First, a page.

From 1969 until 1978, my parents lived in England, and my mother worked for the NHS in a hospital human resources department. I was talking with them last week about some of the reform ideas for physician reimbursement, and how you get around the problems presented by bundled payments and physician salaries instead of fee-for-service payment systems (ie, cherry picking on the part of physicians, undertreatment of serious problems, etc.)
I am sure that the NHS has changed over the years, but my parents described how it worked in the 70s. Basically, every resident had a doctor. If you moved from one part of the country to another, one of your first errands would be to pick a new doctor. You could choose whomever you wanted, as long as that doctor was currently accepting new patients (all of the doctors had a cap on the number of patients they could have at one time). Then the new doctor would alert the NHS that John Doe was now his patient, at which point John’s records would be sent from his previous doctor’s office to the new one. And the NHS would begin paying the new doctor to care for John Doe, and stop paying the old doctor.
Doctors in the system would get a specific amount of money for each patient on their roster, regardless of whether they ever saw the patient or not. One patient might be very healthy and go to the doctor every few years for a checkup, but the doctor would receive the same amount of money for treating that patient as for treating another who needed constant care for a chronic illness.
I have heard lots of ideas on this subject, and have seen doctors who are offering concierge-style care (including some here in Colorado) where patients pay a set dollar amount each year to cover whatever care they might need. Obviously our reimbursement system is far more complicated that a single-payer setup like the NHS; we have hundreds of different health insurance companies reimbursing doctors and hospitals for care. But what if our doctors were reimbursed for our care regardless of whether we needed to see them or not? I have a doctor I see for well-woman exams. I consider her to be “my doctor”. But she only gets paid for being my doctor if and when I make an appointment to see her.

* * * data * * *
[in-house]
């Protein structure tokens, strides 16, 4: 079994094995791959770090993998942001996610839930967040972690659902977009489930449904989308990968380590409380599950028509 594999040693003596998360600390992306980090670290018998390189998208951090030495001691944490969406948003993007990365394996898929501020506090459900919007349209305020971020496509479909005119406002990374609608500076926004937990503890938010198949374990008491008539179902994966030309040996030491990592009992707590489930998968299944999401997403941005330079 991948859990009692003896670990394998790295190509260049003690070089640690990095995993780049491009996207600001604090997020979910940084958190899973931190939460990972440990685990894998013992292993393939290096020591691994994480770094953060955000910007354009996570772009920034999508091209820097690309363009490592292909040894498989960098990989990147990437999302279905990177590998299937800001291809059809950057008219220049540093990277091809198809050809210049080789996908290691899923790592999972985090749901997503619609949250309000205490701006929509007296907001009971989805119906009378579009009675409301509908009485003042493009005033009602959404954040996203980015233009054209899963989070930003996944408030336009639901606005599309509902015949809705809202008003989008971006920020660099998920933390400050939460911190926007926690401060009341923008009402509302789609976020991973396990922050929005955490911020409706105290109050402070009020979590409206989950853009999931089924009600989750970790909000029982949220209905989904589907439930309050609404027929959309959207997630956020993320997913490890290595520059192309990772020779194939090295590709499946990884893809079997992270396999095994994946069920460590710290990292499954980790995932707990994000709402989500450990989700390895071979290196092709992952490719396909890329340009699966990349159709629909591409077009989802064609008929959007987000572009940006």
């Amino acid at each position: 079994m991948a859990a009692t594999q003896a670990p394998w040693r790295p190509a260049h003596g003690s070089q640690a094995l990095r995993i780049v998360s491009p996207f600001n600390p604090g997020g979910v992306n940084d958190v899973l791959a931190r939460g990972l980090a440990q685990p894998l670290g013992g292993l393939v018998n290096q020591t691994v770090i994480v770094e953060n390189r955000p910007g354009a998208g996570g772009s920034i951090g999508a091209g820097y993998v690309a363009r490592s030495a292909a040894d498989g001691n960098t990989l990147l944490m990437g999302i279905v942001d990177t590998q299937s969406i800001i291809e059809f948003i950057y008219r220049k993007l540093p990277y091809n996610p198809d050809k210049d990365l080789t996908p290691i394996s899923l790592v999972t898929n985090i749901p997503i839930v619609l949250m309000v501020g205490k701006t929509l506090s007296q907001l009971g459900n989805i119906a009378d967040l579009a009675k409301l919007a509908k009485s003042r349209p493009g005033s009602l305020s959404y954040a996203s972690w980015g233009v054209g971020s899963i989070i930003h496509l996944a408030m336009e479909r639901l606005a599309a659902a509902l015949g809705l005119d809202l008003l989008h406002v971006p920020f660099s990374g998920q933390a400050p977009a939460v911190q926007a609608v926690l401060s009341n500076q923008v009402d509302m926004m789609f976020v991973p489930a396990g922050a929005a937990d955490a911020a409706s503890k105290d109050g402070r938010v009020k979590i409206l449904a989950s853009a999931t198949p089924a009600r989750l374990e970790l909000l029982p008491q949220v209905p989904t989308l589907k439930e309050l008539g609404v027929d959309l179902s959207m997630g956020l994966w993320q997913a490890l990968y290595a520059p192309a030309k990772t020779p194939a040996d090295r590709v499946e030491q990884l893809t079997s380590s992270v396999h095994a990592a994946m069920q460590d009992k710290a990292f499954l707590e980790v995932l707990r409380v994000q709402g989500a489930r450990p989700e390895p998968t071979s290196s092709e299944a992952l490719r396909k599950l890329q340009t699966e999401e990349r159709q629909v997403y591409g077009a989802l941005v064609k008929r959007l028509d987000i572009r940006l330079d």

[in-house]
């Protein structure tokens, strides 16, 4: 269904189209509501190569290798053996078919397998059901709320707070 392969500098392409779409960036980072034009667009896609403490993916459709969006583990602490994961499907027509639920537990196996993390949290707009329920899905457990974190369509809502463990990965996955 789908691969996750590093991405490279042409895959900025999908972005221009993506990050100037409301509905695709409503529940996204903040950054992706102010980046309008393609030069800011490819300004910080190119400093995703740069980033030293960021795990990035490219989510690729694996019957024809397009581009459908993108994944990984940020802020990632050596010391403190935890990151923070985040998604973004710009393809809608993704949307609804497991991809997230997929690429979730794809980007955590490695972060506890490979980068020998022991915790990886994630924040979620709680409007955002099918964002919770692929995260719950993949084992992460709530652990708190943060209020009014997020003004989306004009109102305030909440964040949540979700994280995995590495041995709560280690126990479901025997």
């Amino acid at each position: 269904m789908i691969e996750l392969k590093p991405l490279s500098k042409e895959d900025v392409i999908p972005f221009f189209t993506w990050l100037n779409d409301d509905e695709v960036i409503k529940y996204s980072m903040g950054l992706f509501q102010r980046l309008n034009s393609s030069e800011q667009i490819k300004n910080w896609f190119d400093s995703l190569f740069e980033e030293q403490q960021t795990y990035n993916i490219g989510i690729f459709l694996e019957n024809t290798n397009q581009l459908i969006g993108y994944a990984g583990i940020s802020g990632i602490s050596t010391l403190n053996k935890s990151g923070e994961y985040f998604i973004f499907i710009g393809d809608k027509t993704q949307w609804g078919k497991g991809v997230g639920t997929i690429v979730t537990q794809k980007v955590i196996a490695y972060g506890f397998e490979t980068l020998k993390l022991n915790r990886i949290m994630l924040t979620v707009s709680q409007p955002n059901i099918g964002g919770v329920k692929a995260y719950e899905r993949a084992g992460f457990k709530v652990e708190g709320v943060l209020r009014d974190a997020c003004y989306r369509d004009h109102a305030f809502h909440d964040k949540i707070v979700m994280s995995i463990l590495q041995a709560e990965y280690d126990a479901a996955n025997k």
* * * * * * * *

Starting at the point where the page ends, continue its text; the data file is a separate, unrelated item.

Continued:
Would paying doctors for the total number of patients they have provide an incentive for better care, and particularly for better prevention of chronic illnesses? Not to discount the altruistic motivation that doctors have, but our current system rewards them for having sick patients. A patient with diabetes or heart disease is a lot more valuable to a doctor than a healthy patient, because our doctors only get paid when we need to see them. If doctors were paid for having healthy patients, would they be more inclined to focus on things like weight management, diet, exercise, stress-reduction, etc…. all the things that we know can lead to healthier lives but which don’t currently lead to incomes for doctors?
The problem with concierge-style medical practices now is the relatively large retainer fee that patients have to pay in order to join. It’s really only available to those at the top end of the income scale, and generally not covered by health insurance. But maybe the idea should get another look. Maybe we should be looking at the idea of health insurance companies reimbursing doctors for keeping patients healthy, rather than just caring for us after we become sick.